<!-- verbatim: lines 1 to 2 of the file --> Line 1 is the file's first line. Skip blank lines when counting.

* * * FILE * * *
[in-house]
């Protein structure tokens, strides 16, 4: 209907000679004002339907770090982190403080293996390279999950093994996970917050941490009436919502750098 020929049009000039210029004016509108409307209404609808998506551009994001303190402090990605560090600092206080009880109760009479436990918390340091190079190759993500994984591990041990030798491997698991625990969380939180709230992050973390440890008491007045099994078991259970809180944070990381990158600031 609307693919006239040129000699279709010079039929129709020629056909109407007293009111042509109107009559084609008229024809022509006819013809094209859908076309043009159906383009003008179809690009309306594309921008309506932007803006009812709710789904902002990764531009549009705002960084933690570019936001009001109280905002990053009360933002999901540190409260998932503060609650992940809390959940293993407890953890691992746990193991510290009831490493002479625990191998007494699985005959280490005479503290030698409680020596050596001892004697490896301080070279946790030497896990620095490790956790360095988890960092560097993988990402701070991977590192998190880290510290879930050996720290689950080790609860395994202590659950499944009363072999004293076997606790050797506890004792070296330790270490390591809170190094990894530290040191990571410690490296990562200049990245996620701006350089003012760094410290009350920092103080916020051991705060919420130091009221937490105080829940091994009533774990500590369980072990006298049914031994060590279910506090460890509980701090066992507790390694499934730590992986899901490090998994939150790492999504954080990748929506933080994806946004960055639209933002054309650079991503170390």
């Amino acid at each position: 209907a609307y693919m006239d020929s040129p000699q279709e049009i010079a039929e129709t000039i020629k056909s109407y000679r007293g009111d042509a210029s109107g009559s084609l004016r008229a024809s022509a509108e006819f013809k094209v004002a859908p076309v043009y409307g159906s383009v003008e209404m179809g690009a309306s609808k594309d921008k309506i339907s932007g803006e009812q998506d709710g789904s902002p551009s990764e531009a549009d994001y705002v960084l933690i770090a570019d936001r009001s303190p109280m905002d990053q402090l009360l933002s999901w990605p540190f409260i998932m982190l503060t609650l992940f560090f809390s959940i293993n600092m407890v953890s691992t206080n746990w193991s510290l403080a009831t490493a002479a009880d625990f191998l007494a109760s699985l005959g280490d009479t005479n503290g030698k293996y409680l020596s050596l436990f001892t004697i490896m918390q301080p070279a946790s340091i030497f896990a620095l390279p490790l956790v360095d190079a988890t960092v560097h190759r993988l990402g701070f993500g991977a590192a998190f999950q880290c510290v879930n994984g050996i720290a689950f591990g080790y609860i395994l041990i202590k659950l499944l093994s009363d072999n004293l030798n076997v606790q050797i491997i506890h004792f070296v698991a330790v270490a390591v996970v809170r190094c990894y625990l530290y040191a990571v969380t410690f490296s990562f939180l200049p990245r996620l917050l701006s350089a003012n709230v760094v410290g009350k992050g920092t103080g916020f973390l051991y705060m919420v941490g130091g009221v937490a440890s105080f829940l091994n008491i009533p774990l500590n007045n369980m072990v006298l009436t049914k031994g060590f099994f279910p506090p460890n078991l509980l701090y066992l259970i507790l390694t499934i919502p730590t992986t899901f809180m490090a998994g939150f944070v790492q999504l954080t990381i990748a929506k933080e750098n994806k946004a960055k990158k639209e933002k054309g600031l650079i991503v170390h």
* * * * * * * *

[in-house]
């Protein structure tokens, strides 16, 4: 209907000679004002339907770090982190403080293996390279999950093994996970917050941490009436919502750098 020929049009000039210029004016509108409307209404609808998506551009994001303190402090990605560090600092206080009880109760009479436990918390340091190079190759993500994984591990041990030798491997698991625990969380939180709230992050973390440890008491007045099994078991259970809180944070990381990158600031 609307693919006239040129000699279709010079039929129709020629056909109407007293009111042509109107009559084609008229024809022509006819013809094209859908076309043009159906383009003008179809690009309306594309921008309506932007803006009812709710789904902002990764531009549009705002960084933690570019936001009001109280905002990053009360933002999901540190409260998932503060609650992940809390959940293993407890953890691992746990193991510290009831490493002479625990191998007494699985005959280490005479503290030698409680020596050596001892004697490896301080070279946790030497896990620095490790956790360095988890960092560097993988990402701070991977590192998190880290510290879930050996720290689950080790609860395994202590659950499944009363072999004293076997606790050797506890004792070296330790270490390591809170190094990894530290040191990571410690490296990562200049990245996620701006350089003012760094410290009350920092103080916020051991705060919420130091009221937490105080829940091994009533774990500590369980072990006298049914031994060590279910506090460890509980701090066992507790390694499934730590992986899901490090998994939150790492999504954080990748929506933080994806946004960055639209933002054309650079991503170390």